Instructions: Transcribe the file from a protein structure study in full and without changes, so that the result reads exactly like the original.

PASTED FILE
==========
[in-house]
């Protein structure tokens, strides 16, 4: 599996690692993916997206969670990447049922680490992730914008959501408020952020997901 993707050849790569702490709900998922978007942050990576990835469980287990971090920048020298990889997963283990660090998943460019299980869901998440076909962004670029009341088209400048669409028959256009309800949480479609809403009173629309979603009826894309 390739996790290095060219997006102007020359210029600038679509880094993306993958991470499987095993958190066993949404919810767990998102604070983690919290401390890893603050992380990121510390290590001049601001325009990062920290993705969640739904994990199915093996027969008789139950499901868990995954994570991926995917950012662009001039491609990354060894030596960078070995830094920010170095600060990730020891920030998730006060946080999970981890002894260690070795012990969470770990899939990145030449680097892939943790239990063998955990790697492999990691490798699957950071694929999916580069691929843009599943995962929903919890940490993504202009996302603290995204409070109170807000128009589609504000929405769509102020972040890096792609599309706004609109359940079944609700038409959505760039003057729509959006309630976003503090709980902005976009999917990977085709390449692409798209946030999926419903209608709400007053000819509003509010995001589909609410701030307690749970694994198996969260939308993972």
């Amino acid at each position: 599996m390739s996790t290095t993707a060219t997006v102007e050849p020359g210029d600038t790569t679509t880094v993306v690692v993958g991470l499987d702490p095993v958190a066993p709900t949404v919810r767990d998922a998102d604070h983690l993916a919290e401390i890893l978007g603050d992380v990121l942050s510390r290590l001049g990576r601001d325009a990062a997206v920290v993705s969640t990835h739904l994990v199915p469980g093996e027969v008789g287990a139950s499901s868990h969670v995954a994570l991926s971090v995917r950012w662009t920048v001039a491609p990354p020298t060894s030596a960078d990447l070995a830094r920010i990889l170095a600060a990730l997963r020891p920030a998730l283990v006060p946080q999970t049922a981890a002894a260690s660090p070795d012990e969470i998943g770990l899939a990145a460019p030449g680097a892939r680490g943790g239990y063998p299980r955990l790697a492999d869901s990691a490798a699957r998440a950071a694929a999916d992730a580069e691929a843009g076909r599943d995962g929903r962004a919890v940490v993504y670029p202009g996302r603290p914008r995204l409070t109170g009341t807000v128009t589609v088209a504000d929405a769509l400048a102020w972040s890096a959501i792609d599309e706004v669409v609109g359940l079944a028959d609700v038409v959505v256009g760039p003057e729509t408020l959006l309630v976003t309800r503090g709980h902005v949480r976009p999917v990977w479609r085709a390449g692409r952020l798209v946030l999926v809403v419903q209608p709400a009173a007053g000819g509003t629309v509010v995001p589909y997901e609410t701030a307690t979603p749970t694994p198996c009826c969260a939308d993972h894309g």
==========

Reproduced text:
[in-house]
């Protein structure tokens, strides 16, 4: 599996690692993916997206969670990447049922680490992730914008959501408020952020997901 993707050849790569702490709900998922978007942050990576990835469980287990971090920048020298990889997963283990660090998943460019299980869901998440076909962004670029009341088209400048669409028959256009309800949480479609809403009173629309979603009826894309 390739996790290095060219997006102007020359210029600038679509880094993306993958991470499987095993958190066993949404919810767990998102604070983690919290401390890893603050992380990121510390290590001049601001325009990062920290993705969640739904994990199915093996027969008789139950499901868990995954994570991926995917950012662009001039491609990354060894030596960078070995830094920010170095600060990730020891920030998730006060946080999970981890002894260690070795012990969470770990899939990145030449680097892939943790239990063998955990790697492999990691490798699957950071694929999916580069691929843009599943995962929903919890940490993504202009996302603290995204409070109170807000128009589609504000929405769509102020972040890096792609599309706004609109359940079944609700038409959505760039003057729509959006309630976003503090709980902005976009999917990977085709390449692409798209946030999926419903209608709400007053000819509003509010995001589909609410701030307690749970694994198996969260939308993972």
């Amino acid at each position: 599996m390739s996790t290095t993707a060219t997006v102007e050849p020359g210029d600038t790569t679509t880094v993306v690692v993958g991470l499987d702490p095993v958190a066993p709900t949404v919810r767990d998922a998102d604070h983690l993916a919290e401390i890893l978007g603050d992380v990121l942050s510390r290590l001049g990576r601001d325009a990062a997206v920290v993705s969640t990835h739904l994990v199915p469980g093996e027969v008789g287990a139950s499901s868990h969670v995954a994570l991926s971090v995917r950012w662009t920048v001039a491609p990354p020298t060894s030596a960078d990447l070995a830094r920010i990889l170095a600060a990730l997963r020891p920030a998730l283990v006060p946080q999970t049922a981890a002894a260690s660090p070795d012990e969470i998943g770990l899939a990145a460019p030449g680097a892939r680490g943790g239990y063998p299980r955990l790697a492999d869901s990691a490798a699957r998440a950071a694929a999916d992730a580069e691929a843009g076909r599943d995962g929903r962004a919890v940490v993504y670029p202009g996302r603290p914008r995204l409070t109170g009341t807000v128009t589609v088209a504000d929405a769509l400048a102020w972040s890096a959501i792609d599309e706004v669409v609109g359940l079944a028959d609700v038409v959505v256009g760039p003057e729509t408020l959006l309630v976003t309800r503090g709980h902005v949480r976009p999917v990977w479609r085709a390449g692409r952020l798209v946030l999926v809403v419903q209608p709400a009173a007053g000819g509003t629309v509010v995001p589909y997901e609410t701030a307690t979603p749970t694994p198996c009826c969260a939308d993972h894309g």